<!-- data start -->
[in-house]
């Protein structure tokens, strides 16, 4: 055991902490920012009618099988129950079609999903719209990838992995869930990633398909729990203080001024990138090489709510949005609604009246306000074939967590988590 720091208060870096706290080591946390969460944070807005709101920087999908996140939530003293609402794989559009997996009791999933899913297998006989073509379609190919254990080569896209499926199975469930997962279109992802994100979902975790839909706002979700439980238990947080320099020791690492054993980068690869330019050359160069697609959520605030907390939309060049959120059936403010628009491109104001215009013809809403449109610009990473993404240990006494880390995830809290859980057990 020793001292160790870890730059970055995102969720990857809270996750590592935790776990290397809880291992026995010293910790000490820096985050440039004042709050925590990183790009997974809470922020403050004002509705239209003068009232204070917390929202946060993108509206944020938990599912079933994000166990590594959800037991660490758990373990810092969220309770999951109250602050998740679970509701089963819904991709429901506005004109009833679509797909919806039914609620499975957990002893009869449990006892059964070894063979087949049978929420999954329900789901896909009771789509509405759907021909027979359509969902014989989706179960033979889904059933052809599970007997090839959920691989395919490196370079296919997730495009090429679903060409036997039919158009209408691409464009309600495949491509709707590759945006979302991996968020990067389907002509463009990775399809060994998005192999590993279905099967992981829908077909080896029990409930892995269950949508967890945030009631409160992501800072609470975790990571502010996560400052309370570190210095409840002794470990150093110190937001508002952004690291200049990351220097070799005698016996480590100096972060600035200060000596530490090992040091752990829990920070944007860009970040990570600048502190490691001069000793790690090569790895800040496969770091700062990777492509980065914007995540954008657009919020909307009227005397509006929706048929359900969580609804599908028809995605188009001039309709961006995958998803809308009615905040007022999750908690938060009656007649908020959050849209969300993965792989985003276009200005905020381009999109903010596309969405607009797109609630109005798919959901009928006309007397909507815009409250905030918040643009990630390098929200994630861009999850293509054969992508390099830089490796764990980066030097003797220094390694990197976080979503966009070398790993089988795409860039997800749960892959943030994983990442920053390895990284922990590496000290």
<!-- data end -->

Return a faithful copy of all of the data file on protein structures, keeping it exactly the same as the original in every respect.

[in-house]
């Protein structure tokens, strides 16, 4: 055991902490920012009618099988129950079609999903719209990838992995869930990633398909729990203080001024990138090489709510949005609604009246306000074939967590988590 720091208060870096706290080591946390969460944070807005709101920087999908996140939530003293609402794989559009997996009791999933899913297998006989073509379609190919254990080569896209499926199975469930997962279109992802994100979902975790839909706002979700439980238990947080320099020791690492054993980068690869330019050359160069697609959520605030907390939309060049959120059936403010628009491109104001215009013809809403449109610009990473993404240990006494880390995830809290859980057990 020793001292160790870890730059970055995102969720990857809270996750590592935790776990290397809880291992026995010293910790000490820096985050440039004042709050925590990183790009997974809470922020403050004002509705239209003068009232204070917390929202946060993108509206944020938990599912079933994000166990590594959800037991660490758990373990810092969220309770999951109250602050998740679970509701089963819904991709429901506005004109009833679509797909919806039914609620499975957990002893009869449990006892059964070894063979087949049978929420999954329900789901896909009771789509509405759907021909027979359509969902014989989706179960033979889904059933052809599970007997090839959920691989395919490196370079296919997730495009090429679903060409036997039919158009209408691409464009309600495949491509709707590759945006979302991996968020990067389907002509463009990775399809060994998005192999590993279905099967992981829908077909080896029990409930892995269950949508967890945030009631409160992501800072609470975790990571502010996560400052309370570190210095409840002794470990150093110190937001508002952004690291200049990351220097070799005698016996480590100096972060600035200060000596530490090992040091752990829990920070944007860009970040990570600048502190490691001069000793790690090569790895800040496969770091700062990777492509980065914007995540954008657009919020909307009227005397509006929706048929359900969580609804599908028809995605188009001039309709961006995958998803809308009615905040007022999750908690938060009656007649908020959050849209969300993965792989985003276009200005905020381009999109903010596309969405607009797109609630109005798919959901009928006309007397909507815009409250905030918040643009990630390098929200994630861009999850293509054969992508390099830089490796764990980066030097003797220094390694990197976080979503966009070398790993089988795409860039997800749960892959943030994983990442920053390895990284922990590496000290």